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Disaster Services


MHA-NYC has a long history responding to natural and human-caused disasters. For over a decade, the organization and its programs and crisis hotline services have been at the center of the mental health response to many of this country’s greatest tragedies, working diligently to counsel people in need, train providers, and establish best practices to disseminate for future incidents.

After the horrific events on 9/11, MHA-NYC had to respond to the suffering of our neighbors and are grateful that our expertise was so valuable. LifeNet was chosen to be the entry-point for Project Liberty, the official mental health response to the terrorist attacks. Project Liberty was the largest mobilization of disaster-related mental health and crisis support services in the history of the United States.

We have continued our leadership in disaster mental health by responding to Hurricane Katrina, the BP Oil Spill, and most recently, Hurricane Sandy. Read about our current efforts to help restore emotional wellness after disasters.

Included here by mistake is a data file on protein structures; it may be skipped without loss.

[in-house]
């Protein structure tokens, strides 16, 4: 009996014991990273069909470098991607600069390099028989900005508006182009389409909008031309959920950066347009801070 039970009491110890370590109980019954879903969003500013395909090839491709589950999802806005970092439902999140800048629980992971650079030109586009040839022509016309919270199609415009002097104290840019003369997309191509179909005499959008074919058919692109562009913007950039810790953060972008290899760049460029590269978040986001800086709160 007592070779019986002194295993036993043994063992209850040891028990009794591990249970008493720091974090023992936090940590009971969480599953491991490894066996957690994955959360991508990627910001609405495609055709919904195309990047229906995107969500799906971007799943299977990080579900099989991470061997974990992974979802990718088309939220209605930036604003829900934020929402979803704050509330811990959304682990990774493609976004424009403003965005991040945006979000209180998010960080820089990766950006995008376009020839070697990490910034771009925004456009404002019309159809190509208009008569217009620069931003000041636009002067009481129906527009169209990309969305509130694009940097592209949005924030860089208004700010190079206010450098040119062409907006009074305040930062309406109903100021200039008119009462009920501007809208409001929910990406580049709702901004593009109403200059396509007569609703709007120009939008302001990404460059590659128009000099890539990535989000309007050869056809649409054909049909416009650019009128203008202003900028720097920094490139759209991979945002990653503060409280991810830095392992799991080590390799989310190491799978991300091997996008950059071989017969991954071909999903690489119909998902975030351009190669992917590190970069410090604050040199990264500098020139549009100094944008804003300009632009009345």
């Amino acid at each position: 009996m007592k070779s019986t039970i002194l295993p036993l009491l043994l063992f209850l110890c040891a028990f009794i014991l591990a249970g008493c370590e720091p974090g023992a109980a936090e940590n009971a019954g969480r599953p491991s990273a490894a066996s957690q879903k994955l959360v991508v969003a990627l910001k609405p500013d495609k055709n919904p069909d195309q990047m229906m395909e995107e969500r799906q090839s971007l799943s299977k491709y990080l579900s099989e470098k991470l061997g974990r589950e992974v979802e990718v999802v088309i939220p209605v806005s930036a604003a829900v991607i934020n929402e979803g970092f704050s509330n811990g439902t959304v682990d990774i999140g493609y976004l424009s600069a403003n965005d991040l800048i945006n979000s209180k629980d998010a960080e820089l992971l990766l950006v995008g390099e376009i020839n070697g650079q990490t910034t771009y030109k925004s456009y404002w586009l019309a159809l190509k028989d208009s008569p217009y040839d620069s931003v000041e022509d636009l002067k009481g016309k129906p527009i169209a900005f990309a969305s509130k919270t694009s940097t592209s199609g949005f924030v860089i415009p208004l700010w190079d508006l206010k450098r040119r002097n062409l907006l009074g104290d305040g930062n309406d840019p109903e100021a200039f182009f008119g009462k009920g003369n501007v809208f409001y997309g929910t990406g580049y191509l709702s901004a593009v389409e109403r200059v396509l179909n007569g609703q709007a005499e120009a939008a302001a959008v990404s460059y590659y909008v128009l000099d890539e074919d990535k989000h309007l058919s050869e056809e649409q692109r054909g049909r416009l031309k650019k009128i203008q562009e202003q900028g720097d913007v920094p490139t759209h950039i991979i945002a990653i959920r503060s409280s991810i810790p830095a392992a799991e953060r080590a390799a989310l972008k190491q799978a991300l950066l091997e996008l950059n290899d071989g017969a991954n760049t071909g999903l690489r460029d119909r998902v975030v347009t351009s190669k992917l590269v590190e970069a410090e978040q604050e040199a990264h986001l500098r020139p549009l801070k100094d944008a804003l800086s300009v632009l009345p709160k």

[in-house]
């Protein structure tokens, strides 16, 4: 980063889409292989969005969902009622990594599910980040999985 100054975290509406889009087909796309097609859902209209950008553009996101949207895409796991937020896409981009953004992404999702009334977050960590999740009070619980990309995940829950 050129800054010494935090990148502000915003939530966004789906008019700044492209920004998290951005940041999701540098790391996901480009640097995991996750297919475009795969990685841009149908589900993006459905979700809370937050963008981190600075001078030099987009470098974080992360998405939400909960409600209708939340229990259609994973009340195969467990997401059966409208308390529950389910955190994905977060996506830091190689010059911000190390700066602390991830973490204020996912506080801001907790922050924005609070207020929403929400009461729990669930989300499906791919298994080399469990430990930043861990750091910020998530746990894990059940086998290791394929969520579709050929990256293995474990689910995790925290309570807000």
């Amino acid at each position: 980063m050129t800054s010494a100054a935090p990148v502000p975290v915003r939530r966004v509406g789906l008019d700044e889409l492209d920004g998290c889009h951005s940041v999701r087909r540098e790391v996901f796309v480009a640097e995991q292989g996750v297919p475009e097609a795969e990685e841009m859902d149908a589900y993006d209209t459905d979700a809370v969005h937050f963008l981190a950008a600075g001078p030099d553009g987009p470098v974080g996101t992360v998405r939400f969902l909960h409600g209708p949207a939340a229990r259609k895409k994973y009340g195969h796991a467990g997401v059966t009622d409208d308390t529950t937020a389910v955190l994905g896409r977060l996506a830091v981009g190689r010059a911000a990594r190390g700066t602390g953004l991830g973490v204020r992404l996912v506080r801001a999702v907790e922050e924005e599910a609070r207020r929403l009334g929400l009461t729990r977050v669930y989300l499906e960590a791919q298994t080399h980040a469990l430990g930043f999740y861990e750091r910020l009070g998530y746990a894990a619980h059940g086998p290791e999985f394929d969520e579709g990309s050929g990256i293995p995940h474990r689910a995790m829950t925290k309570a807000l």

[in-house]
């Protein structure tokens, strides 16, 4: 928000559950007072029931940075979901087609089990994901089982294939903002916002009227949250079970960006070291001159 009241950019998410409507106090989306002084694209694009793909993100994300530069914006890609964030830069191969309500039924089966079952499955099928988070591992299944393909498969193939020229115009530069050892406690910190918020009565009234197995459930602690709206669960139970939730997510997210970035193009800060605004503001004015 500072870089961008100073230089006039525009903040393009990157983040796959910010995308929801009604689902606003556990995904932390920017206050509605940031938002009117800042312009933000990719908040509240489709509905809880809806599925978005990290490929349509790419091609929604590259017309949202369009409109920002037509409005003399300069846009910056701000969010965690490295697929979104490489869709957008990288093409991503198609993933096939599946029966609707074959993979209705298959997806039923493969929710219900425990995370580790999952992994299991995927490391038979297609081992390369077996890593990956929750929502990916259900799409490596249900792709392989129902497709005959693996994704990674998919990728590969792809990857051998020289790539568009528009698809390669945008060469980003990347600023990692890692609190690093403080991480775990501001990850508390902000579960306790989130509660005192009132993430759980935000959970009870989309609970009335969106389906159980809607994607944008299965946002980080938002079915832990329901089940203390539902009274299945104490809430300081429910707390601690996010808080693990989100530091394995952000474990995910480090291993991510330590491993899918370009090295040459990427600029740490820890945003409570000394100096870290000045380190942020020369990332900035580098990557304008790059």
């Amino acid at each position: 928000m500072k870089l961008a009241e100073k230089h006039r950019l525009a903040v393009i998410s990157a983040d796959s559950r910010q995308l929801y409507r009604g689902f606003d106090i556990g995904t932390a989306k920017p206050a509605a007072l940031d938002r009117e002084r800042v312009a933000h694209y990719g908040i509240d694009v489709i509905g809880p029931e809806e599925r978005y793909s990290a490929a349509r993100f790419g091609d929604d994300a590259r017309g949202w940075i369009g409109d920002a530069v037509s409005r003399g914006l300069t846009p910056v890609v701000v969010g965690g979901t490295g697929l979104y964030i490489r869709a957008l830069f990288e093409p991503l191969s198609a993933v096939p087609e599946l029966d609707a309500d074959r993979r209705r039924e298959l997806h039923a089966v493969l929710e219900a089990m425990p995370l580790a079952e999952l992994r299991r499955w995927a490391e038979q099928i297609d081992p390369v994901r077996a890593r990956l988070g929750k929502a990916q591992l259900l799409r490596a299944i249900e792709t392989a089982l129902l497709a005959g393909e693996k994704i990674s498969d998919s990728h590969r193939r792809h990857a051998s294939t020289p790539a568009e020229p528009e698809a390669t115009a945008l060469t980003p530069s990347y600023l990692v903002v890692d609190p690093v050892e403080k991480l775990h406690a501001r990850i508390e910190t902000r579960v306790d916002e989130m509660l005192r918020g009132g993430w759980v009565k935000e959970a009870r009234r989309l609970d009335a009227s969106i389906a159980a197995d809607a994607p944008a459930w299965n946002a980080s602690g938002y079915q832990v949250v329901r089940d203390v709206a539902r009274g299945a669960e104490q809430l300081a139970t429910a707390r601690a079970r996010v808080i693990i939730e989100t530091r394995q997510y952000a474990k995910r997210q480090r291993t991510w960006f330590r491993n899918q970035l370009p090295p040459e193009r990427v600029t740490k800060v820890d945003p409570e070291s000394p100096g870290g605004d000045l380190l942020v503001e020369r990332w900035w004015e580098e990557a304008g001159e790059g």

World Trade Center Health Program

The World Trade Center Health Program includes services for responders, workers, and volunteers who helped with rescue, recovery, and cleanup at the World Trade Center and related sites in New York City, as well as survivors who were in the disaster area. Learn more.

Superstorm Sandy CiCBT

This spring we are launching a new program to provide easy access to help for New York State residents who are still suffering emotional distress as a result of Superstorm Sandy. Cognitive behavioral therapy with telephone, text, and chat supports will be made available online 24/7 free of charge. All that is needed is access to the internet. The programs that will be offered are all evidence based and address the most common emotional difficulties that surface after a disaster including insomnia, depression, anxiety and substance misuse. By making these effective treatment programs available online, we hope to reduce the barriers that individuals often experience when seeking help.